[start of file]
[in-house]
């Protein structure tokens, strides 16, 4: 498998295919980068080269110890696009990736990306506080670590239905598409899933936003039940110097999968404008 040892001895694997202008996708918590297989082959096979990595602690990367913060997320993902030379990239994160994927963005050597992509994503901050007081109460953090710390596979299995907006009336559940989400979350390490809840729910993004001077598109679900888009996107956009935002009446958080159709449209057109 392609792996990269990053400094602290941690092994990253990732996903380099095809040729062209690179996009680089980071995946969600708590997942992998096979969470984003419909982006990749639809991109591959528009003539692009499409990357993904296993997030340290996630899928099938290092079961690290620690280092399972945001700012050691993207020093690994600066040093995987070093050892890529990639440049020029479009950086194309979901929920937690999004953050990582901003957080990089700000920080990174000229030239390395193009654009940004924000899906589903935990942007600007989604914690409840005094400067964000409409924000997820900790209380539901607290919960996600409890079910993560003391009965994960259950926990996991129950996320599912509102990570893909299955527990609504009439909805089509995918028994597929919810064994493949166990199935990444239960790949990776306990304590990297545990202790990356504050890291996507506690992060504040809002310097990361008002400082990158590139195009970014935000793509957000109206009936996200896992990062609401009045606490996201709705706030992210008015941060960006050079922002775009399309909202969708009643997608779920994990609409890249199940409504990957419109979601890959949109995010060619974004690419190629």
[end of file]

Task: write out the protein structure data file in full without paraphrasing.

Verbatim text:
[in-house]
């Protein structure tokens, strides 16, 4: 498998295919980068080269110890696009990736990306506080670590239905598409899933936003039940110097999968404008 040892001895694997202008996708918590297989082959096979990595602690990367913060997320993902030379990239994160994927963005050597992509994503901050007081109460953090710390596979299995907006009336559940989400979350390490809840729910993004001077598109679900888009996107956009935002009446958080159709449209057109 392609792996990269990053400094602290941690092994990253990732996903380099095809040729062209690179996009680089980071995946969600708590997942992998096979969470984003419909982006990749639809991109591959528009003539692009499409990357993904296993997030340290996630899928099938290092079961690290620690280092399972945001700012050691993207020093690994600066040093995987070093050892890529990639440049020029479009950086194309979901929920937690999004953050990582901003957080990089700000920080990174000229030239390395193009654009940004924000899906589903935990942007600007989604914690409840005094400067964000409409924000997820900790209380539901607290919960996600409890079910993560003391009965994960259950926990996991129950996320599912509102990570893909299955527990609504009439909805089509995918028994597929919810064994493949166990199935990444239960790949990776306990304590990297545990202790990356504050890291996507506690992060504040809002310097990361008002400082990158590139195009970014935000793509957000109206009936996200896992990062609401009045606490996201709705706030992210008015941060960006050079922002775009399309909202969708009643997608779920994990609409890249199940409504990957419109979601890959949109995010060619974004690419190629």